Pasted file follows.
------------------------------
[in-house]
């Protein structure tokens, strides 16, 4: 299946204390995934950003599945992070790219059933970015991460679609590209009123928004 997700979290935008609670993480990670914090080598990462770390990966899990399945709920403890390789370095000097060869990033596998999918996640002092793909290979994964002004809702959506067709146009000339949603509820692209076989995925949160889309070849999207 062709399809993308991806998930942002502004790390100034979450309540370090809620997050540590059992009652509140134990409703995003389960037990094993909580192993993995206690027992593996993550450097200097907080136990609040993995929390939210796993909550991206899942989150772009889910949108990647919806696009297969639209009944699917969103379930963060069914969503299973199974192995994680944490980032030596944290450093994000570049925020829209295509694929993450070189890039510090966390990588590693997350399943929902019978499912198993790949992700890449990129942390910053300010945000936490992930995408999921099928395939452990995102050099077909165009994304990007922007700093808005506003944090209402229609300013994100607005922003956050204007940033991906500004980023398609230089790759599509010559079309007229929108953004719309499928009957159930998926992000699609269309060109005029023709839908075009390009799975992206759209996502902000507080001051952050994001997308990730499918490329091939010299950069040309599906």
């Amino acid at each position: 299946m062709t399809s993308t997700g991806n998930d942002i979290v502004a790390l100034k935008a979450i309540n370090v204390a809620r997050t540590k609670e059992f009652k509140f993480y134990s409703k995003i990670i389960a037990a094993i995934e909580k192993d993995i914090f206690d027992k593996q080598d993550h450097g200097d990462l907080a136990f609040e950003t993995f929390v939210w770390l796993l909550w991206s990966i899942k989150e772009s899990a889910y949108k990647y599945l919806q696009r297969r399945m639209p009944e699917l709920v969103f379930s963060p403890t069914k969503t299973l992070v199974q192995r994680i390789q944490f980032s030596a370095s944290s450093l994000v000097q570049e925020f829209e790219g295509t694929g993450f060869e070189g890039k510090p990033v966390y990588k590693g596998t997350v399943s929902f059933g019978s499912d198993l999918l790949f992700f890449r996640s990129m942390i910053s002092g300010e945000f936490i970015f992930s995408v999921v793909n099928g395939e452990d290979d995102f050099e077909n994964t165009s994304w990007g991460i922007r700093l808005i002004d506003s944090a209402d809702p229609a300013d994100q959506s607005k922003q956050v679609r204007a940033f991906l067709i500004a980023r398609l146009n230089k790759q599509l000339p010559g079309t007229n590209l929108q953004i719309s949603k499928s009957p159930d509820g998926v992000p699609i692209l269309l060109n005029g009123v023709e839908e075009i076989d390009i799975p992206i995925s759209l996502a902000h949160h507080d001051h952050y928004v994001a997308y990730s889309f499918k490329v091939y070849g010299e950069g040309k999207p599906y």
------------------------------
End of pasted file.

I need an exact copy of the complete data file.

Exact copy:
[in-house]
């Protein structure tokens, strides 16, 4: 299946204390995934950003599945992070790219059933970015991460679609590209009123928004 997700979290935008609670993480990670914090080598990462770390990966899990399945709920403890390789370095000097060869990033596998999918996640002092793909290979994964002004809702959506067709146009000339949603509820692209076989995925949160889309070849999207 062709399809993308991806998930942002502004790390100034979450309540370090809620997050540590059992009652509140134990409703995003389960037990094993909580192993993995206690027992593996993550450097200097907080136990609040993995929390939210796993909550991206899942989150772009889910949108990647919806696009297969639209009944699917969103379930963060069914969503299973199974192995994680944490980032030596944290450093994000570049925020829209295509694929993450070189890039510090966390990588590693997350399943929902019978499912198993790949992700890449990129942390910053300010945000936490992930995408999921099928395939452990995102050099077909165009994304990007922007700093808005506003944090209402229609300013994100607005922003956050204007940033991906500004980023398609230089790759599509010559079309007229929108953004719309499928009957159930998926992000699609269309060109005029023709839908075009390009799975992206759209996502902000507080001051952050994001997308990730499918490329091939010299950069040309599906």
């Amino acid at each position: 299946m062709t399809s993308t997700g991806n998930d942002i979290v502004a790390l100034k935008a979450i309540n370090v204390a809620r997050t540590k609670e059992f009652k509140f993480y134990s409703k995003i990670i389960a037990a094993i995934e909580k192993d993995i914090f206690d027992k593996q080598d993550h450097g200097d990462l907080a136990f609040e950003t993995f929390v939210w770390l796993l909550w991206s990966i899942k989150e772009s899990a889910y949108k990647y599945l919806q696009r297969r399945m639209p009944e699917l709920v969103f379930s963060p403890t069914k969503t299973l992070v199974q192995r994680i390789q944490f980032s030596a370095s944290s450093l994000v000097q570049e925020f829209e790219g295509t694929g993450f060869e070189g890039k510090p990033v966390y990588k590693g596998t997350v399943s929902f059933g019978s499912d198993l999918l790949f992700f890449r996640s990129m942390i910053s002092g300010e945000f936490i970015f992930s995408v999921v793909n099928g395939e452990d290979d995102f050099e077909n994964t165009s994304w990007g991460i922007r700093l808005i002004d506003s944090a209402d809702p229609a300013d994100q959506s607005k922003q956050v679609r204007a940033f991906l067709i500004a980023r398609l146009n230089k790759q599509l000339p010559g079309t007229n590209l929108q953004i719309s949603k499928s009957p159930d509820g998926v992000p699609i692209l269309l060109n005029g009123v023709e839908e075009i076989d390009i799975p992206i995925s759209l996502a902000h949160h507080d001051h952050y928004v994001a997308y990730s889309f499918k490329v091939y070849g010299e950069g040309k999207p599906y």